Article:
RISK FACTORS

Body Mass Index

Osteoarthritis most commonly affects weight bearing joints such as the hips, knees and ankles. Obesity has been identified as a risk factor for osteoarthritis (AIHW 2005). After adjusting for age, osteoarthritis was more common amongst obese men and women (10% and 14% respectively) compared with men and women who were underweight or normal weight (6% and 11% respectively), and with those who were overweight (8% and 12% respectively) (graph 3.3).

Graph: proportion of people with osteoarthritis, by Body Mass Index, 2007-08


Physical Activity

Physical inactivity has been identified as a behavioural risk factor for both osteoarthritis and osteoporosis. Around 71% of people with osteoarthritis, and 74% of people with osteoporosis did not meet recommended guidelines for physical activity in the last week, compared with 66% of people who did not have osteoarthritis or osteoporosis. However, people in the older age groups who had osteoarthritis and/or osteoporosis were more likely to meet recommended guidelines for physical activity than older people who did not have these conditions. Of those aged 45 years and over who had osteoarthritis and/or osteoporosis, 26% met physical activity guidelines (compared with 14.5% of people who did not have osteoarthritis and/or osteoporosis) (graph 3.4).

Graph: proportion of people who met physical activity guidelines by age, 2007-08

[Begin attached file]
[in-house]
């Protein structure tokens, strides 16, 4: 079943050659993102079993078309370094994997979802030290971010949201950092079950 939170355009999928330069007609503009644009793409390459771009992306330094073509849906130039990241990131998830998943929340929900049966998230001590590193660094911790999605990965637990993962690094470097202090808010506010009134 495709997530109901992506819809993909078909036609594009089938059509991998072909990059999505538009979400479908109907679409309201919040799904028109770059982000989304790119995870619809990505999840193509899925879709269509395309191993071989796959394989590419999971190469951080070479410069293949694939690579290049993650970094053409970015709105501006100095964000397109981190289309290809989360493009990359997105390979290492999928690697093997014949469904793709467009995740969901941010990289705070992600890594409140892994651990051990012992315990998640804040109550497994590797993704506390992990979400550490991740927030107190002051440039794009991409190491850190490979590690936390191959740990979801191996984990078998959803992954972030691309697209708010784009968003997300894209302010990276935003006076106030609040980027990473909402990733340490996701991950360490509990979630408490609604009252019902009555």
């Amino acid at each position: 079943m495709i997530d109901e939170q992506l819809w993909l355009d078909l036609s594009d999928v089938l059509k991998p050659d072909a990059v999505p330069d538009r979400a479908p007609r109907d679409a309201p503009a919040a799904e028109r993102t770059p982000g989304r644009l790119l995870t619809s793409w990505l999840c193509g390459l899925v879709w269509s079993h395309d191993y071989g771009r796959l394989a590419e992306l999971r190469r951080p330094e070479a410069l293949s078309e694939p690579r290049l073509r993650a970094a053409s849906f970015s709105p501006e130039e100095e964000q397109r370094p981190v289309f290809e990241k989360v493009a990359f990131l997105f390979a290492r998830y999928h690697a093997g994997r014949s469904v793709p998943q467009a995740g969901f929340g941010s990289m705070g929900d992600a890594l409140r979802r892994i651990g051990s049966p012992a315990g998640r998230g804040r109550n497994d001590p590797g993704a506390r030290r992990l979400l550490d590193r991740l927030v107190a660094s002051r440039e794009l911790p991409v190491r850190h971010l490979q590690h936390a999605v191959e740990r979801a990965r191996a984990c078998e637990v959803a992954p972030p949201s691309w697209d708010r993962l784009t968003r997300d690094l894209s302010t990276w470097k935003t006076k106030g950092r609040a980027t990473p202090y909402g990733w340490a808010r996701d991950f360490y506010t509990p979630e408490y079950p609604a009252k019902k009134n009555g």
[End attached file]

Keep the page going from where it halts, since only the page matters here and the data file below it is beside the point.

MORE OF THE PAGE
ACTIONS TAKEN FOR ARTHRITIS AND OSTEOPOROSIS

Medications and supplements are commonly used to manage arthritis. Around 59.3% of people with arthritis took some form of medication for their condition. Vitamin, mineral and herbal treatments were the most common type of medication used to treat arthritis (45.0%). Fish oils were the most common supplement used for arthritis (29.4%), followed by glucosamine (26.0%). Around one third (30.2%) of people took pharmaceutical medications to treat their arthritis, with half of these people taking non steroidal anti-inflammatory drugs.

Medications and supplements are commonly used to manage osteoporosis. Around 44.2% of people with osteoporosis took some form of medication for their condition. Vitamin, mineral and herbal treatments were the most common type of medication used (33.8%). Calcium supplements were the most common supplement taken by people with osteoporosis (28.0%), followed by fish oils (16.7%). Pharmaceutical medications were used by 21.4% of people to treat their osteoporosis. Biophosphonates (which slow the breakdown of bone) were the most common type of medication taken for osteoporosis, used by 4.5% of people who had osteoporosis.

After medication use, the most common action taken for arthritis or osteoporosis in the last two weeks was exercise on most days. Around 19% of people with arthritis or osteoporosis exercised on most days, with women being more likely than men to do this (20.3% compared with 16.4%). Massage was the third most common action taken by women (9.2%), whereas for men it was weights, strength or resistance training (8.3%).